My refrigerator is fatigued. Soon, but hopefully not too soon, I’ll need to replace it. Will I be able to buy a modestly priced, well-built but not fancy refrigerator that will last the rest of my life?
I am not rich; I am not poor. I have a middling five-figure annual salary. I am parked firmly in the middle class. But, according to a New York Timesstory by Nelson D. Schwartz, American business is becoming less interested in selling to me and the rest of us mired in the middle — because the middle class is shrinking. Writes Schwartz:
As politicians and pundits in Washington continue to spar over whether economic inequality is in fact deepening, in corporate America there really is no debate at all. The post-recession reality is that the customer base for businesses that appeal to the middle class is shrinking as the top tier pulls even further away.
I recently came across a useful article over at Ragan’s PR Daily entitled “What to wear to work in the PR and marketing industry.” After reading through it, my first reaction was that it was mistitled – what it offers is good advice for what to wear to work in just about any industry. From where I sit now, there’s nothing terribly innovative about author Elissa Freeman’s advice, but it’s also true that there’s sometimes significant value in being reminded of the basics and having them presented in a tight, coherent fashion. We have so much noise in our society, so many messages screaming for our attention every waking minute, that it’s easy to lose focus on something as simple as dressing appropriately for a work culture.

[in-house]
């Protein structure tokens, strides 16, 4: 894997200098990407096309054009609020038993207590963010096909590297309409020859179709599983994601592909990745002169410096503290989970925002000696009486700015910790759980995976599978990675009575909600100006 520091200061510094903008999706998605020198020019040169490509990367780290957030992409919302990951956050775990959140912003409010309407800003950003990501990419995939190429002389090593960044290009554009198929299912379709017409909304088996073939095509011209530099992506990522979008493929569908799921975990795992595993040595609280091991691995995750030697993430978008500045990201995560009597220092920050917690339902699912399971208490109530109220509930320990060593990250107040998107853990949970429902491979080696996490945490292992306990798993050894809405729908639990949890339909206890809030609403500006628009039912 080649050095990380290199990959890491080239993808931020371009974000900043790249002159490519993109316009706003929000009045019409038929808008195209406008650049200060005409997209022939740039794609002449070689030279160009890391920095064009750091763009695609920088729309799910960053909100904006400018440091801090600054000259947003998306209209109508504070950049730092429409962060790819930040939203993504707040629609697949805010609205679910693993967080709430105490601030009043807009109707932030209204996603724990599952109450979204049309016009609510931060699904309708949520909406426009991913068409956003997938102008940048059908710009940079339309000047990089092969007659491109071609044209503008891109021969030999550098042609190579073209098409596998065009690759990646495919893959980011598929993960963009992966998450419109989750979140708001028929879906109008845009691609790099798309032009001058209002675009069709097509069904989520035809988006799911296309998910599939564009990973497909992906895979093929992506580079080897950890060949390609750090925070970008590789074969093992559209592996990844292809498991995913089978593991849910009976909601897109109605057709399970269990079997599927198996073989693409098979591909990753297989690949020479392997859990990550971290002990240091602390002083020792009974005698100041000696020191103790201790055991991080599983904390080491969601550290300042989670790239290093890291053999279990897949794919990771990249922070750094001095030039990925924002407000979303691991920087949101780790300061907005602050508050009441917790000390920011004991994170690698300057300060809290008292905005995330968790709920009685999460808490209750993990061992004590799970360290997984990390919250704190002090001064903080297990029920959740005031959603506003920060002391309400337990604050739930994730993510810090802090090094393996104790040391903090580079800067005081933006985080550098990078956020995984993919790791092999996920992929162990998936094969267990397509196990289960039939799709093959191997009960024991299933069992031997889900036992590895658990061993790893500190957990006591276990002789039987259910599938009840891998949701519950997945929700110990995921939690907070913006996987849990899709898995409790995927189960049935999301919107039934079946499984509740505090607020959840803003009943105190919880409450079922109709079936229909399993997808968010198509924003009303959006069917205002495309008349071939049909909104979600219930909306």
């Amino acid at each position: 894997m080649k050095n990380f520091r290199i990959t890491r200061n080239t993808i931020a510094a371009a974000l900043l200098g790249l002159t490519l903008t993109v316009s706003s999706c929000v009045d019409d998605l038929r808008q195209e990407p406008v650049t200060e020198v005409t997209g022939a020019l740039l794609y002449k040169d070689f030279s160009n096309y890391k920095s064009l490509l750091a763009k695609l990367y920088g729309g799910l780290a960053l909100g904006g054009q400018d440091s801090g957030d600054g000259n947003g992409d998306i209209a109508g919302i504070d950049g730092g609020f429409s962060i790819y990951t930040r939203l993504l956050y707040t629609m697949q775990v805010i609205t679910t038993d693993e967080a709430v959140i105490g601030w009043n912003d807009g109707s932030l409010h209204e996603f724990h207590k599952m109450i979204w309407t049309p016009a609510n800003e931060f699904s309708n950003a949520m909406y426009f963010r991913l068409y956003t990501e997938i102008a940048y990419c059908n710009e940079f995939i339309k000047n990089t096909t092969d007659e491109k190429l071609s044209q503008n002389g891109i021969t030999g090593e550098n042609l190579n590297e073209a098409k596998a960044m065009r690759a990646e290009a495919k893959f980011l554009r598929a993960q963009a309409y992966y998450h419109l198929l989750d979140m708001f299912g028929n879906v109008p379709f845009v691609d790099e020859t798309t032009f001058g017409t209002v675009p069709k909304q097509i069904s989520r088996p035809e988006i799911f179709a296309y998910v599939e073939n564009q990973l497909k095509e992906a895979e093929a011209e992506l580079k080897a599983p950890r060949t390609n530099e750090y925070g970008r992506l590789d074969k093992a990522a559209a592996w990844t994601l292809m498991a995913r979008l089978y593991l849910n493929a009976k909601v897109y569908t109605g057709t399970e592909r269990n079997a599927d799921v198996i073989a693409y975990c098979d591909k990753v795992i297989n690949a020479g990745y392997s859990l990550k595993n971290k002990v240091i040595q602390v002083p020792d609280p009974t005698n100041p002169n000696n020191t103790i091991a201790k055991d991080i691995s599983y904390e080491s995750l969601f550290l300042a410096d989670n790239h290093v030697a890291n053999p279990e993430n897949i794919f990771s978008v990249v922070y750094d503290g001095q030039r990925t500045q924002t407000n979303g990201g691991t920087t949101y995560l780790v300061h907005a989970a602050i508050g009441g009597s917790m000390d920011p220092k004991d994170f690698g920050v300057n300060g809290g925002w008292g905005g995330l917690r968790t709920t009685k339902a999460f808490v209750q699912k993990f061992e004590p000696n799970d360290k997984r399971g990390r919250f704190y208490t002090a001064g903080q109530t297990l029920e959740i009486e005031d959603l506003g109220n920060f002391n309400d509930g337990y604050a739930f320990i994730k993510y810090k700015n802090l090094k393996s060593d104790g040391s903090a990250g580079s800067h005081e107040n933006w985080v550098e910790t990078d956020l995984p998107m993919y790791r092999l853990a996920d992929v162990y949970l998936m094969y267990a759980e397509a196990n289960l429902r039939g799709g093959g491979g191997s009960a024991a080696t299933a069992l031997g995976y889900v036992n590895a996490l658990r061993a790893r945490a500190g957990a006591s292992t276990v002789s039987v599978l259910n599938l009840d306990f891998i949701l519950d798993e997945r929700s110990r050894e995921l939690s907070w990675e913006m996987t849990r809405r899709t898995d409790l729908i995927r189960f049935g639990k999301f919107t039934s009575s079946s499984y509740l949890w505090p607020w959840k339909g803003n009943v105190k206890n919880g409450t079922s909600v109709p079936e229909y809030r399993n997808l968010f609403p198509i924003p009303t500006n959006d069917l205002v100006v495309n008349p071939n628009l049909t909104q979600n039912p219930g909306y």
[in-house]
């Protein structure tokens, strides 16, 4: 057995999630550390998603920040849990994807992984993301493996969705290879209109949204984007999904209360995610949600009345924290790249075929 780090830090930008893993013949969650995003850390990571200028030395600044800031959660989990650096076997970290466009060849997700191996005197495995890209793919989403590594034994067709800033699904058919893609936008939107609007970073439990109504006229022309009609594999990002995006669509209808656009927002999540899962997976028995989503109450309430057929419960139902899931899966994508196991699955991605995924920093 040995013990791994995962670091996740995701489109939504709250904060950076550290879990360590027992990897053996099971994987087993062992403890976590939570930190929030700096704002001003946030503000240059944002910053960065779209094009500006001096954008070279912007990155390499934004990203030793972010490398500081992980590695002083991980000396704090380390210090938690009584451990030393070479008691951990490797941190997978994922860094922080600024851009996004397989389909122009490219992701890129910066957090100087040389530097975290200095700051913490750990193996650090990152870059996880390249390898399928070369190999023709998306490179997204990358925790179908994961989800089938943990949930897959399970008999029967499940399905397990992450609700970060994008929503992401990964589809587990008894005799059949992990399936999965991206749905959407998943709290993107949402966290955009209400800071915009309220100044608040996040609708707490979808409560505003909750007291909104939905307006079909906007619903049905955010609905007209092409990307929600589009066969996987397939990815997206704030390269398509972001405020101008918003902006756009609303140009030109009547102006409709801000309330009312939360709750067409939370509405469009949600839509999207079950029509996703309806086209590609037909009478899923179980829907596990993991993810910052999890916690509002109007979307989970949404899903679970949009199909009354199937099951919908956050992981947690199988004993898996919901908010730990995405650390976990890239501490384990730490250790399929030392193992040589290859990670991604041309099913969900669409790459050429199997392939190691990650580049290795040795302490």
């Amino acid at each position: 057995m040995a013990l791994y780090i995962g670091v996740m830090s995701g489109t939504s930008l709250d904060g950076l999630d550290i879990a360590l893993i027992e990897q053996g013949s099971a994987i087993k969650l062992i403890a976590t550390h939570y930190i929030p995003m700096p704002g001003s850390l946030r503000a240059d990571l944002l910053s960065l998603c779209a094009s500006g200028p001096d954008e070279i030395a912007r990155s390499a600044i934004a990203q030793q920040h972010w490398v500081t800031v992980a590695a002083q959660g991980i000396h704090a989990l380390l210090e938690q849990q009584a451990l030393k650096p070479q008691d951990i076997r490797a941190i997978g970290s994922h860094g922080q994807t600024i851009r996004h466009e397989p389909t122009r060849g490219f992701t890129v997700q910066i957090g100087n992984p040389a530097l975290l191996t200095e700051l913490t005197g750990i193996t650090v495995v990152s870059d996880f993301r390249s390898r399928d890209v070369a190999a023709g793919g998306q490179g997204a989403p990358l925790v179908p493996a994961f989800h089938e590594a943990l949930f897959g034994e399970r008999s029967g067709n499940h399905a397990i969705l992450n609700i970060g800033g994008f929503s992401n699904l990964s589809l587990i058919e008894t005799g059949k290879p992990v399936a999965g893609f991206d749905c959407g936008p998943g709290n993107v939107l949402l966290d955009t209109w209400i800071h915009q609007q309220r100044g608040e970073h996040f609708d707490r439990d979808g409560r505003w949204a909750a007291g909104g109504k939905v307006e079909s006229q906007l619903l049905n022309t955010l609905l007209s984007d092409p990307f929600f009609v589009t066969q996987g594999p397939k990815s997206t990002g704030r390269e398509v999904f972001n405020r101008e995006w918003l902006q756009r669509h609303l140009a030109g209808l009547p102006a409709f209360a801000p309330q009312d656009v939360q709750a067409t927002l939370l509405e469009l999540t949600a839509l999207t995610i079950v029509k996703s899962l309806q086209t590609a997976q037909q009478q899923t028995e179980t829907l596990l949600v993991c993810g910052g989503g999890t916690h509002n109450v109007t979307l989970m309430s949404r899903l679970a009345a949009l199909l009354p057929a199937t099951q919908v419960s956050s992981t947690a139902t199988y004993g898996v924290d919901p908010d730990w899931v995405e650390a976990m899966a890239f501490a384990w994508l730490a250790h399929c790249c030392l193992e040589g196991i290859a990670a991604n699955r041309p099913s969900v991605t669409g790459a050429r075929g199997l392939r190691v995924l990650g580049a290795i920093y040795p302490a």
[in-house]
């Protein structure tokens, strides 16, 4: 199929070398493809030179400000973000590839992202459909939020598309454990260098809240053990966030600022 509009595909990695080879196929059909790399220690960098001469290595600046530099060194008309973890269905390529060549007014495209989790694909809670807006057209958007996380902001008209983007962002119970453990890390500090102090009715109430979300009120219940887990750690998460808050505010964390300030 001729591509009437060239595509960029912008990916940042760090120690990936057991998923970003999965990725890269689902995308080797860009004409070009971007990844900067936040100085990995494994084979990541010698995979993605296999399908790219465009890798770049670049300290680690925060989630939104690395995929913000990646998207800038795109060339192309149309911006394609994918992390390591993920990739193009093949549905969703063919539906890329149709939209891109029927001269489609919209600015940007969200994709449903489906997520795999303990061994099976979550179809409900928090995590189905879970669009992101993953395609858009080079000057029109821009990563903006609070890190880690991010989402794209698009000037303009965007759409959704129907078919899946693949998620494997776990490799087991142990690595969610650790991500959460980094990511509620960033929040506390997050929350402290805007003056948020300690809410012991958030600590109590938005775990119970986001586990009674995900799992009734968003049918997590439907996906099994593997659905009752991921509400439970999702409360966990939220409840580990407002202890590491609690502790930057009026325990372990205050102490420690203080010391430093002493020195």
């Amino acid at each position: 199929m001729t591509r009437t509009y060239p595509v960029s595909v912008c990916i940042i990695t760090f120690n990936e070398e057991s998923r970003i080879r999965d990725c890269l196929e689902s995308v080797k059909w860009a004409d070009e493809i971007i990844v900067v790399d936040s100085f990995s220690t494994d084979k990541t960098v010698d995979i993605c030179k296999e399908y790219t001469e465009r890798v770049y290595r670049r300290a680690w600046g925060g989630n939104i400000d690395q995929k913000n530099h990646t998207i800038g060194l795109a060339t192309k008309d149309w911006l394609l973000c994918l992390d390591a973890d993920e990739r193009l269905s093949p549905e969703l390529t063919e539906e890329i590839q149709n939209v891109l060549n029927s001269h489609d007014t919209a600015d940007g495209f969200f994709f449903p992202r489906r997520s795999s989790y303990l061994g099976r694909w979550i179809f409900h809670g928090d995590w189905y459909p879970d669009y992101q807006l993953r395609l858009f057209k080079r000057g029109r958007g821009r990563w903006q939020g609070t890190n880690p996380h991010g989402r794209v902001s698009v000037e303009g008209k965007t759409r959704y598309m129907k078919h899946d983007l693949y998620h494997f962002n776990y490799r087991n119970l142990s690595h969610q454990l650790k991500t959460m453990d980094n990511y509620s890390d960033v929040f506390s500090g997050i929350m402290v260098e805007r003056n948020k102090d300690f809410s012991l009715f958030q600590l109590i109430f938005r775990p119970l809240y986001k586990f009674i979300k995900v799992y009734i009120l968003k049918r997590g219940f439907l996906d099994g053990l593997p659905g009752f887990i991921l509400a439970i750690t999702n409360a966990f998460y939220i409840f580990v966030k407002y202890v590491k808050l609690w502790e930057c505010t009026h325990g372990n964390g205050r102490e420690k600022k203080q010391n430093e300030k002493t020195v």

“When I lie on the beach there naked, which I do sometimes, and I feel the wind coming over me and I see the stars up above and I am looking into this very deep, indescribable night, it is something that escapes my vocabulary to describe. Then I think: ‘God, I have no importance. Whatever I do or don’t do, or what anybody does, is not more important than the grains of sand that I am lying on, or the coconut that I am using for my pillow.'” Who said it? Continue reading →
“Hollywood is so crooked that Mafia gangsters are entirely outclassed and don’t stand a chance. People in Hollywood are smarter. They have more sophisticated knowledge of money and deals and how to steal legally rather than illegally.” Who said it? Continue reading →
…A love story. Which is what the film is, an unsolicited review of Capitalism. If you’re expecting standard, Michael Moore agit-prop you’ll be mildly disappointed. If you’re expecting a full deconstruction of Capitalism, you’ll be disappointed. If you’re expecting a call to Socialism and all power to the proletariat, you’ll just be mildly confused. It’s a pretty good flick, partly because Moore doesn’t pull many silly stunts and spends less time than usual getting in your face. In fact, he’s downright nostalgic through the better part of the first half. It’s UAW, middle class autobiographical complete with old home movies. Now maybe it’s just that i was raised amidst the UAW middle class at the tail end of its existence, but this focus did a good job of setting me up. I know the way the story ends. His shots of abandoned neighborhood’s are depictions of my own mental imagery rather than cinematic. I’ve already got the sadness, confusion and anger that he’s hoping to build.